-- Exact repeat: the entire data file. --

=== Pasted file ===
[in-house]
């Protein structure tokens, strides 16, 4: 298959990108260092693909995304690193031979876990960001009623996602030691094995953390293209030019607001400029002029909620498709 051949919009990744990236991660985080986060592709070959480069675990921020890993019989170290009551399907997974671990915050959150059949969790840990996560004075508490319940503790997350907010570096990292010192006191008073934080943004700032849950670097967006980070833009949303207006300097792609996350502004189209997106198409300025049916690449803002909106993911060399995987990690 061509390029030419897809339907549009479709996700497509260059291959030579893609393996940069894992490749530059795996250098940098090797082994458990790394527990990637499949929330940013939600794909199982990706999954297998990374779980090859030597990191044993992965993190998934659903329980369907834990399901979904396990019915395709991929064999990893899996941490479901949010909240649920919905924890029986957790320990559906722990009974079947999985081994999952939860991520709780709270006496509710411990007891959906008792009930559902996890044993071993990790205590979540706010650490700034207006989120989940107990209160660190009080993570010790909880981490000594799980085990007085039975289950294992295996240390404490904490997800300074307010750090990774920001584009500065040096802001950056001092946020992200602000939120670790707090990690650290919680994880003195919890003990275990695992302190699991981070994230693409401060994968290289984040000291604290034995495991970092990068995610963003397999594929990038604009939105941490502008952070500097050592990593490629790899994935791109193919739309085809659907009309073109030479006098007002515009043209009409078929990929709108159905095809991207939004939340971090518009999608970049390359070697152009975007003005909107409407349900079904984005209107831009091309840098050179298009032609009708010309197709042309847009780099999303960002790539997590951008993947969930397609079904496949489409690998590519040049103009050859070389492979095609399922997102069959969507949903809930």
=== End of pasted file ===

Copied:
[in-house]
């Protein structure tokens, strides 16, 4: 298959990108260092693909995304690193031979876990960001009623996602030691094995953390293209030019607001400029002029909620498709 051949919009990744990236991660985080986060592709070959480069675990921020890993019989170290009551399907997974671990915050959150059949969790840990996560004075508490319940503790997350907010570096990292010192006191008073934080943004700032849950670097967006980070833009949303207006300097792609996350502004189209997106198409300025049916690449803002909106993911060399995987990690 061509390029030419897809339907549009479709996700497509260059291959030579893609393996940069894992490749530059795996250098940098090797082994458990790394527990990637499949929330940013939600794909199982990706999954297998990374779980090859030597990191044993992965993190998934659903329980369907834990399901979904396990019915395709991929064999990893899996941490479901949010909240649920919905924890029986957790320990559906722990009974079947999985081994999952939860991520709780709270006496509710411990007891959906008792009930559902996890044993071993990790205590979540706010650490700034207006989120989940107990209160660190009080993570010790909880981490000594799980085990007085039975289950294992295996240390404490904490997800300074307010750090990774920001584009500065040096802001950056001092946020992200602000939120670790707090990690650290919680994880003195919890003990275990695992302190699991981070994230693409401060994968290289984040000291604290034995495991970092990068995610963003397999594929990038604009939105941490502008952070500097050592990593490629790899994935791109193919739309085809659907009309073109030479006098007002515009043209009409078929990929709108159905095809991207939004939340971090518009999608970049390359070697152009975007003005909107409407349900079904984005209107831009091309840098050179298009032609009708010309197709042309847009780099999303960002790539997590951008993947969930397609079904496949489409690998590519040049103009050859070389492979095609399922997102069959969507949903809930």